Bar Refaeli & Brand Israel

Bar Rafaeli is a glamorous and incredibly sexy 23-year old Israeli model who recently solidified her status as a supermodel by gracing the cover of Sports Illustrated’s 2009 legendary Swimsuit Edition.

Bar Refaeli

Rafaeli’s cover naturally caused a stir in the Israeli media who “were thrilled that another of [theirs] had made it big abroad.” Ms. Rafaeli though it not new to the spotlight in her country. She is the daughter of a famous entertainer and is in a relationship with Leonardo DiCaprio.

In the wake of the cruel photos that emerged from Gaza, many Israelis hope that the image of a young and fun-looking Israeli model would challenge the image of their nation – particularly in Europe – as being a militarized, religious and atavistic society.

And the Foreign Ministry is certainly aware of the marketing potential Rafaeli – if willing – has for Brand Israel. Brand Israel [hasbara] is an Israeli Public Relations effort – started under Tzipi Livni – to present a more appealing image of Israel beyond the pictures one sees in the news of Israeli troops occupying and often killing Palestinian civilians. The most prominent effort of Brand Israel so far has been the sponsoring of a Maxim – an American men’s sexual though non-pornographic magazine – photo-shot featuring beautiful and sexy former IDF female soldiers. The effort apparently had an effect as the same respondents recorded that after seeing the shot they viewed Israel as a more liberal society akin to the United States.

Will Ms. Rafaeli allow herself to become a part of Brand Israel? It remains unclear, and Ms. Rafaeli is not a particularly patriotic Israeli. Bar avoided military service, and although she stated that she wanted to serve in the IDF she goes on to question the whole purpose of dying to preserve the Zionist state:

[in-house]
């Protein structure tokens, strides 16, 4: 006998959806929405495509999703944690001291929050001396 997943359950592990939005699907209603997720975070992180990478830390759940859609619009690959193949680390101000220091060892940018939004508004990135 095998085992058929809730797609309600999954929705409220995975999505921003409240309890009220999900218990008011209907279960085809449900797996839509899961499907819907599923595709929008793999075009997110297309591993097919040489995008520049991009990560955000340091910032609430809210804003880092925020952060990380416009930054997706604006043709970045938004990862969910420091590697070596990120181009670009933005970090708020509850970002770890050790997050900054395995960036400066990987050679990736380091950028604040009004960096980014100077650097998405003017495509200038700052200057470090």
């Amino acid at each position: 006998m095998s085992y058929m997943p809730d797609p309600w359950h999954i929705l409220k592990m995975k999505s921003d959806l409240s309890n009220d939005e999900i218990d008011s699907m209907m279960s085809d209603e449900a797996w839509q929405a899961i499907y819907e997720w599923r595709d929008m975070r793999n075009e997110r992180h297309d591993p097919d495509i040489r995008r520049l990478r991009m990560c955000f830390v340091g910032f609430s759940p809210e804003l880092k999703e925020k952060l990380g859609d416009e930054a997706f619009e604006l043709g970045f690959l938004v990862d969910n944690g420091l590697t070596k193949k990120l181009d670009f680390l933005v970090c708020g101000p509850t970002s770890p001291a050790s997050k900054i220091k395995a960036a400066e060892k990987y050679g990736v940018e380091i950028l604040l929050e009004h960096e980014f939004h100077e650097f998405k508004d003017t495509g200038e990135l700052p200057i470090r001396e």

“I really wanted to serve in the IDF, but I don’t regret not enlisting, because it paid off big time,” she said. “That’s just the way it is, celebrities have other needs. I hope my case has influenced the army.

“Israel or Uganda, what difference does it make? It makes no difference to me. Why is it good to die for our country? What, isn’t it better to live in New York? Why should 18-year-old kids have to die? It’s dumb that people have to die so that I can live in Israel,”

Further, Ms. Rafaeli intends to spend most of her time in Los Angeles rather than Tel Aviv, a move due in part to the intrusiveness of Israeli photographs who cannot keep their hands to themselves. It must be the IDF training that breeds Israelis who believe they can place their hands on another human being:

Bar Refaeli

“It’s easier with the paparazzi in Los Angeles, because they give you more space and don’t push you or touch you. I believe I will never only live in Israel, so Los Angeles will be home at least for the next few years,”

“In Israel, the photographers nudge me in the shoulder and ask me to pose. Enough already, don’t touch me, I’m not your friend.”

Whether she willingly partakes in PR or not, will the image of Rafaeli be a boost to the image of Israel? Haaretz journalist Aluf Benn questions the whole mantra of relying on superficial public relations to improve Israel’s image while simultaneously continuing to occupy and oppress the Palestinians:

Israel’s public-relations machine has tried for many years to market Israel as a villa in the jungle, a Western frontier outpost against extremist Islam. We are hit by rockets in Sderot and bomb Gaza in order to save Paris and London. Israeli leaders complain that the West is unconcerned by the danger posed by Islam, and instead of dealing with it they criticize Israel for defending itself. But the media and public opinion in the West ignore this message and insist that Israel is at least as violent as its enemies.

Bar Refaeli is expected to prove that Israel is like the West. The young women of Iran, Hezbollah and Hamas are not photographed in bathing suits. Neither are Egyptian or Saudi Arabian girls – an advantage perhaps that stresses our belonging in the Western cultural club. In Israeli eyes, a photo of Refaeli on an airliner makes us more American and Western.

But it is doubtful whether this message is being received on the other side. No Russian model softens the Putin regime’s aggressive image in the West; no Venezuelan beauty queen transforms Hugo Chavez into a liberal and democrat. Refaeli deserves credit for her personal success, and the branding project needs to continue, but they will not solve Israel’s public-relations problem. Whoever wants to belong to the West needs to behave accordingly, or pay the price.[Bold mine]

Well said. It remains to be seen whether Israel will alter its behavior. As for now, anyhow, at least both Arabs and Jews can enjoy the photos.

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